The OHL’s Sarnia Sting opened its regular season on Thursday night with a 6-3 victory over the Spitfires in Windsor. But associate coach Brad Staubitz wasn’t there. The team announced earlier in the day that Staubitz has taken a leave of absence for non-COVID-related personal reasons. He has been on the Sting’s coaching staff since 2016. . . . On Wednesday, the Sting announced that assistant coach Mark Mancari would be away “for the foreseeable future to deal with a personal health issue.” He had been with the Sting since June 2020. . . . Alan Letang, the head coach, and goaltending coach Franky Palazzese are the only other coaches listed on the Sting’s website.


The Brooklyn Nets are scheduled to play an exhibition game at home against the Milwaukee Bucks on Friday night and guard Kyrie Irving is listed on their roster as out/ineligible. . . . Irving has refused to get vaccinated and under New York City requirements only those who are fully vaccinated are allowed in city facilities.


If you are interested in being a living kidney donor, more information is available here:

Living Kidney Donor Program

St. Paul’s Hospital

6A Providence Building

1081 Burrard Street

Vancouver, BC V6Z 1Y6

Tel: 604-806-9027

Toll free: 1-877-922-9822

Fax: 604-806-9873

Email: donornurse@providencehealth.bc.ca

——

Vancouver General Hospital Living Donor Program – Kidney 

Gordon and Leslie Diamond Health Care Centre

Level 5, 2775 Laurel Street

Vancouver, BC V5Z 1M9

604-875-5182 or 1-855-875-5182

kidneydonornurse@vch.ca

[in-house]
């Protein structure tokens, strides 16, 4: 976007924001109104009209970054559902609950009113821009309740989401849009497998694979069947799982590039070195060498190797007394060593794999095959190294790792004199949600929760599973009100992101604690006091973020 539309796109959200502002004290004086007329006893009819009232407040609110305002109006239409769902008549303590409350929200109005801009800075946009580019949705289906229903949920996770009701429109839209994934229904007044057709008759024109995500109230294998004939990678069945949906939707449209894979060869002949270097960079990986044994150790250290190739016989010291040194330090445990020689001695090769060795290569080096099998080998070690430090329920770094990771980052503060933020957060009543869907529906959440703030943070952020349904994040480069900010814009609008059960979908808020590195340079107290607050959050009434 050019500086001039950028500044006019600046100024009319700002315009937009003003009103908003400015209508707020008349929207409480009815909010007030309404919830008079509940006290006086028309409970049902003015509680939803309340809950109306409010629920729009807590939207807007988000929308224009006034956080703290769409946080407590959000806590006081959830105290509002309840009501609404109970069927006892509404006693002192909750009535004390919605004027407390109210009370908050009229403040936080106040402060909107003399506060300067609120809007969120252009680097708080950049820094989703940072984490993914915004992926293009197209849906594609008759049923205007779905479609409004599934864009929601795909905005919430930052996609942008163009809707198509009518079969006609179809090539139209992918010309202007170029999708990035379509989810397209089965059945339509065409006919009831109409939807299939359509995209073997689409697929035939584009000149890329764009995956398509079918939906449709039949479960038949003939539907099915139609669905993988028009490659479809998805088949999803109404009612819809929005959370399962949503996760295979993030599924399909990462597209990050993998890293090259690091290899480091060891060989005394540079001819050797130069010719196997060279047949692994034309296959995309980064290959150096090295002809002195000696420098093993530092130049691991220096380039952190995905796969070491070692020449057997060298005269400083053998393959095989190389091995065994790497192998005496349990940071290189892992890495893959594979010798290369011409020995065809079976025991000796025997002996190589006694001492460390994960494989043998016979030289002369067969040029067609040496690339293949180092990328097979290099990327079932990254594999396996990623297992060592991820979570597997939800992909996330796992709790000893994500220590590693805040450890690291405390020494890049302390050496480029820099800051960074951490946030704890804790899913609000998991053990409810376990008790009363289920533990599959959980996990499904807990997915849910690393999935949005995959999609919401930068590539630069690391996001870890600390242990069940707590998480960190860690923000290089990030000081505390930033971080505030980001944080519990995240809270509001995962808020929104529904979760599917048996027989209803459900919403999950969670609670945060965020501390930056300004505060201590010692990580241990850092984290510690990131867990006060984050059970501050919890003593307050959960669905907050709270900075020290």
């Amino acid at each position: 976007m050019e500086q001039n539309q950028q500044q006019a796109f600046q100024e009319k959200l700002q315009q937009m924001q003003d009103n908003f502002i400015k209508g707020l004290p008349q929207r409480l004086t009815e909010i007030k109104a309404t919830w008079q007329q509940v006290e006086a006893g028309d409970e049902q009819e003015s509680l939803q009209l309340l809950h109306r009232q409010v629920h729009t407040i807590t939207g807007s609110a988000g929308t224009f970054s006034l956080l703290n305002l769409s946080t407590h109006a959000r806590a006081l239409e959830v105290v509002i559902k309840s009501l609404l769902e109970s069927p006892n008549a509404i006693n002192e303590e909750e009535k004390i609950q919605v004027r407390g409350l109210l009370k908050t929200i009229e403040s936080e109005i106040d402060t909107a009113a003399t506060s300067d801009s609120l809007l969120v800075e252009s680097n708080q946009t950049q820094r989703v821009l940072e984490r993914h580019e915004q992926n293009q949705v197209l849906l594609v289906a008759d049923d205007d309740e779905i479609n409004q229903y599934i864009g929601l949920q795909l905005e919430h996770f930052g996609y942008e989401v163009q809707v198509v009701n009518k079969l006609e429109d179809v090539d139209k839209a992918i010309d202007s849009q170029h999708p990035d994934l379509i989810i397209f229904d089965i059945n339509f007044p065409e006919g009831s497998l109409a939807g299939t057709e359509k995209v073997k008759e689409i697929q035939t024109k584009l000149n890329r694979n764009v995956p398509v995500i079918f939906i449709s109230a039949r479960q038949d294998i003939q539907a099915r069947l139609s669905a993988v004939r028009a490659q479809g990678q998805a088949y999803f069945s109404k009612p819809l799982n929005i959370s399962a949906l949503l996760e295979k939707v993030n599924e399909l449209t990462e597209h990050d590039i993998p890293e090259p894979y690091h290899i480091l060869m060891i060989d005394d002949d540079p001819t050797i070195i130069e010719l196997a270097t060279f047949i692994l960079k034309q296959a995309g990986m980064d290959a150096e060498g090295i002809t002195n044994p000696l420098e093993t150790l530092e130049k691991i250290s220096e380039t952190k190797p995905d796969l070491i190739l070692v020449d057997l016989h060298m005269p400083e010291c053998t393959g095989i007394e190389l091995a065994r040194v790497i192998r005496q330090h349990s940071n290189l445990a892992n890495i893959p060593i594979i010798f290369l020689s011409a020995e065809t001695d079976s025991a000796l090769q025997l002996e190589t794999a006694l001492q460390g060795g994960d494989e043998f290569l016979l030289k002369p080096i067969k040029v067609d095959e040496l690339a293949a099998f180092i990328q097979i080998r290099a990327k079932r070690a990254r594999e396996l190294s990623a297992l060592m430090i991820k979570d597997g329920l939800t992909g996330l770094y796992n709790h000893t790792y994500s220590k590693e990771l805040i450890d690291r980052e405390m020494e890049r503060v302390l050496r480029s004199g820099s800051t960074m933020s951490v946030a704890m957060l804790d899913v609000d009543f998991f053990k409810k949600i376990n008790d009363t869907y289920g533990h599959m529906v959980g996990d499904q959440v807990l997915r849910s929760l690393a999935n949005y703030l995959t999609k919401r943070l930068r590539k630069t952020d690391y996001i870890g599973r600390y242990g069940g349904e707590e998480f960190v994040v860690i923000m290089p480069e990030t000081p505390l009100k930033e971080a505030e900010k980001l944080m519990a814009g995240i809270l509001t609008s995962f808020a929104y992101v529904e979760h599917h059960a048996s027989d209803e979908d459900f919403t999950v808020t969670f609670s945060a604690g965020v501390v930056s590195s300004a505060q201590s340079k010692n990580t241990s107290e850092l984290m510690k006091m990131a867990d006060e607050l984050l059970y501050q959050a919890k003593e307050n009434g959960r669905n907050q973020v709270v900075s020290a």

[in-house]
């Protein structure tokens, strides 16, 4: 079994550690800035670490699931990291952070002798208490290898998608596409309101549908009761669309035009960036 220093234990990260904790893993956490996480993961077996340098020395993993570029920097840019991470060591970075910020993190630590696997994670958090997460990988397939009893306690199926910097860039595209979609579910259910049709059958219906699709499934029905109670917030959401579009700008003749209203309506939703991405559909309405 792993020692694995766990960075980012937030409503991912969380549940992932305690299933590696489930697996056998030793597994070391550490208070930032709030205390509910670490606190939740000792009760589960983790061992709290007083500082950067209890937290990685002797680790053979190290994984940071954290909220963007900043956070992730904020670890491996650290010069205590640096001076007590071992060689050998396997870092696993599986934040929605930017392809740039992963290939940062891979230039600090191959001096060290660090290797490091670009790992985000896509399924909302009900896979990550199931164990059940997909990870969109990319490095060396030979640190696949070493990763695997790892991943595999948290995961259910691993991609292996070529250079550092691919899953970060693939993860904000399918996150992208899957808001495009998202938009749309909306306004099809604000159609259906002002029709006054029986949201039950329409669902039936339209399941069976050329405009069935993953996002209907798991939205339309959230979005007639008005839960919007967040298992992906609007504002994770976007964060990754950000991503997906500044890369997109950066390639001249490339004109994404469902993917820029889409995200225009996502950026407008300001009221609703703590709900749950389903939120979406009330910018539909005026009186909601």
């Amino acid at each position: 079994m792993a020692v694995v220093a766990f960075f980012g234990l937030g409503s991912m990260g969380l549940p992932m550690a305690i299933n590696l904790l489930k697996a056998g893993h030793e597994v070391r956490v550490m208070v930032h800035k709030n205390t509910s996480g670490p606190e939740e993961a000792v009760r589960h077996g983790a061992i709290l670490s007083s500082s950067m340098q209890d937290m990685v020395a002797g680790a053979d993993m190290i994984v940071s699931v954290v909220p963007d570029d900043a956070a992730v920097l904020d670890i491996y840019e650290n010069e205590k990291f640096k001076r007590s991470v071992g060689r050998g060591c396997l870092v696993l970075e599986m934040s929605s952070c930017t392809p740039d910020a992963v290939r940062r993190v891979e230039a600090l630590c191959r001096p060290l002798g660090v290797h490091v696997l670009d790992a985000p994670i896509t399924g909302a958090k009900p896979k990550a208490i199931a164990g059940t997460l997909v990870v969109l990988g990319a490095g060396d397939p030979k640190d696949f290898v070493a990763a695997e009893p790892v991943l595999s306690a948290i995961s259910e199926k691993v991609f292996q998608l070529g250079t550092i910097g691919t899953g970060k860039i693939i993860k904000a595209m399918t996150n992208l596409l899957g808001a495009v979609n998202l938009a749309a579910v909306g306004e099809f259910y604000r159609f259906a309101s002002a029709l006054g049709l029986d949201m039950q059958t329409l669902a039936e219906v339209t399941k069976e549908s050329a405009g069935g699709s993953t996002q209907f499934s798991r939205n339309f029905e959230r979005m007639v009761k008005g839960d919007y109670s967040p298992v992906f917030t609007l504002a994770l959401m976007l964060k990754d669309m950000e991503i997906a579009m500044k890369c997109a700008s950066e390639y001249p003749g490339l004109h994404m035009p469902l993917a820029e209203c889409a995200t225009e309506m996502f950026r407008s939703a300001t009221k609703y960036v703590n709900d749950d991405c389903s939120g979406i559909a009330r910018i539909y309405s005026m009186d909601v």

——

Or, for more information, visit right here.


JUST NOTES: Maggie Sinclair was elected to the Moose Jaw Warriors’ board of directors at the organization’s AGM on Sept. 30. She is the first female member of the board; the Warriors have been around since 1984. From a Warriors’ news release: “Sinclair currently works as a the Chief Risk and Compliance Officer with Conexus and has decades of experience in banking.” . . . Krista Funke made her debut as an AJHL referee on Wednesday night in Lloydminster where the Bobcats beat the Sherwood Park Crusaders, 8-2. She and fellow referee Daniel Gadowski handed out 10 minor penalties, five to each team. Funke, from Regina, is quite story. She was diagnosed with clinical depression in 2012 while at the U of Toronto. Jennifer Ackerman of the Regina Leader-Post detailed Funke’s story on Jan. 31, 2019. That story is right here.


Penguin

Scattershooting on a Saturday night while wondering if that was the longest intermission in history . . .

Scattershooting2

While the sun was shining in Lake Tahoe and forcing the longest first intermission in NHL history on Saturday afternoon, the U of Saskatchewan’s athletic department was dropping a bombshell.

It wasn’t long after Darren Dreger of TSN tweeted that Mike Babcock’s hiring as the U of Saskatchewan’s men’s hockey coach would be announced “next week” when the school made it official.

Dave Hardy, the Huskies’ chief athletics officer, said in a news release that the 57-year-old Babock, who is from Saskatoon, “will lead the Huskies on a full-time volunteer basis for the next two seasons.”

Dreger later tweeted that Babcock “will coach one season, but is heavily involved in hiring an assistant coach to work with him next season before taking over the program the following year.”